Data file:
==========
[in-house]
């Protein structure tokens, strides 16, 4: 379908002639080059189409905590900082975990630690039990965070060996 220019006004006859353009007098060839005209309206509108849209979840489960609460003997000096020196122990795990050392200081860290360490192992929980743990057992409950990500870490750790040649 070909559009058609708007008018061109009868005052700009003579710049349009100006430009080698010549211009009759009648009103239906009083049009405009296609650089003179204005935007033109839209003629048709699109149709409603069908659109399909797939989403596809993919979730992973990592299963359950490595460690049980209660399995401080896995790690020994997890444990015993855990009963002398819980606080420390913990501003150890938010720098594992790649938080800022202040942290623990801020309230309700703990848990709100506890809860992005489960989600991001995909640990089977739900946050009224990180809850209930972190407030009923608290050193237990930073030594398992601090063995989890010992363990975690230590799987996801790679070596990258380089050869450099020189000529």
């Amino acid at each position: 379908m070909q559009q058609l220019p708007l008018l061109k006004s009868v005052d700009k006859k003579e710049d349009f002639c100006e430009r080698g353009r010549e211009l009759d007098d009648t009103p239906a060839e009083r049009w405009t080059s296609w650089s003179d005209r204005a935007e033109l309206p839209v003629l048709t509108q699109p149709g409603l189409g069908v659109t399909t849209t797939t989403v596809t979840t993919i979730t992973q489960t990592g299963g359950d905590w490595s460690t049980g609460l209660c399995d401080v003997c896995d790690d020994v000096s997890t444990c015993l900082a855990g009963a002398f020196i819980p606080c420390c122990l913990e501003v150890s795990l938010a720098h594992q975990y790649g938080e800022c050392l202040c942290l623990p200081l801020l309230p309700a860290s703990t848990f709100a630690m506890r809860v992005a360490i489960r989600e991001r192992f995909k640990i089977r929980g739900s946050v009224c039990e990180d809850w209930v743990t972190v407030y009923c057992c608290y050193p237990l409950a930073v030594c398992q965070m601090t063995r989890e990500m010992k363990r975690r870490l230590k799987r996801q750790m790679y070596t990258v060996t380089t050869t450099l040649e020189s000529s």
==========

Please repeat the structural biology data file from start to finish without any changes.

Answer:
[in-house]
């Protein structure tokens, strides 16, 4: 379908002639080059189409905590900082975990630690039990965070060996 220019006004006859353009007098060839005209309206509108849209979840489960609460003997000096020196122990795990050392200081860290360490192992929980743990057992409950990500870490750790040649 070909559009058609708007008018061109009868005052700009003579710049349009100006430009080698010549211009009759009648009103239906009083049009405009296609650089003179204005935007033109839209003629048709699109149709409603069908659109399909797939989403596809993919979730992973990592299963359950490595460690049980209660399995401080896995790690020994997890444990015993855990009963002398819980606080420390913990501003150890938010720098594992790649938080800022202040942290623990801020309230309700703990848990709100506890809860992005489960989600991001995909640990089977739900946050009224990180809850209930972190407030009923608290050193237990930073030594398992601090063995989890010992363990975690230590799987996801790679070596990258380089050869450099020189000529």
């Amino acid at each position: 379908m070909q559009q058609l220019p708007l008018l061109k006004s009868v005052d700009k006859k003579e710049d349009f002639c100006e430009r080698g353009r010549e211009l009759d007098d009648t009103p239906a060839e009083r049009w405009t080059s296609w650089s003179d005209r204005a935007e033109l309206p839209v003629l048709t509108q699109p149709g409603l189409g069908v659109t399909t849209t797939t989403v596809t979840t993919i979730t992973q489960t990592g299963g359950d905590w490595s460690t049980g609460l209660c399995d401080v003997c896995d790690d020994v000096s997890t444990c015993l900082a855990g009963a002398f020196i819980p606080c420390c122990l913990e501003v150890s795990l938010a720098h594992q975990y790649g938080e800022c050392l202040c942290l623990p200081l801020l309230p309700a860290s703990t848990f709100a630690m506890r809860v992005a360490i489960r989600e991001r192992f995909k640990i089977r929980g739900s946050v009224c039990e990180d809850w209930v743990t972190v407030y009923c057992c608290y050193p237990l409950a930073v030594c398992q965070m601090t063995r989890e990500m010992k363990r975690r870490l230590k799987r996801q750790m790679y070596t990258v060996t380089t050869t450099l040649e020189s000529s």